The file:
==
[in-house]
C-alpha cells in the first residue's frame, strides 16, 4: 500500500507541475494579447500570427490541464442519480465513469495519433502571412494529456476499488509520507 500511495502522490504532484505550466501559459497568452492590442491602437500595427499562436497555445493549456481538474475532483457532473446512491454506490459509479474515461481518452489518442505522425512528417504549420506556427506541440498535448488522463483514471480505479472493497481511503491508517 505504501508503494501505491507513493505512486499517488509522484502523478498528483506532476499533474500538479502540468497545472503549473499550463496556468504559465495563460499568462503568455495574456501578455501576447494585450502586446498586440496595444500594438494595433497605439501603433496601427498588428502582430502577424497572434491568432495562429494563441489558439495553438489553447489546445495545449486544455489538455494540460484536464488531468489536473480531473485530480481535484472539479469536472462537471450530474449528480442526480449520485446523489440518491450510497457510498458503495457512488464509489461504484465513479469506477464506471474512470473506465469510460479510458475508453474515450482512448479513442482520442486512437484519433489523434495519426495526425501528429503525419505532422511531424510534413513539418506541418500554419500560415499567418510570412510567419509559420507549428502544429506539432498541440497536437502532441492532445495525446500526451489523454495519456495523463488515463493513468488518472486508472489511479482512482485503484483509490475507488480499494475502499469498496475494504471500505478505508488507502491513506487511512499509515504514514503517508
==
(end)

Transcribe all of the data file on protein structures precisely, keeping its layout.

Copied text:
[in-house]
C-alpha cells in the first residue's frame, strides 16, 4: 500500500507541475494579447500570427490541464442519480465513469495519433502571412494529456476499488509520507 500511495502522490504532484505550466501559459497568452492590442491602437500595427499562436497555445493549456481538474475532483457532473446512491454506490459509479474515461481518452489518442505522425512528417504549420506556427506541440498535448488522463483514471480505479472493497481511503491508517 505504501508503494501505491507513493505512486499517488509522484502523478498528483506532476499533474500538479502540468497545472503549473499550463496556468504559465495563460499568462503568455495574456501578455501576447494585450502586446498586440496595444500594438494595433497605439501603433496601427498588428502582430502577424497572434491568432495562429494563441489558439495553438489553447489546445495545449486544455489538455494540460484536464488531468489536473480531473485530480481535484472539479469536472462537471450530474449528480442526480449520485446523489440518491450510497457510498458503495457512488464509489461504484465513479469506477464506471474512470473506465469510460479510458475508453474515450482512448479513442482520442486512437484519433489523434495519426495526425501528429503525419505532422511531424510534413513539418506541418500554419500560415499567418510570412510567419509559420507549428502544429506539432498541440497536437502532441492532445495525446500526451489523454495519456495523463488515463493513468488518472486508472489511479482512482485503484483509490475507488480499494475502499469498496475494504471500505478505508488507502491513506487511512499509515504514514503517508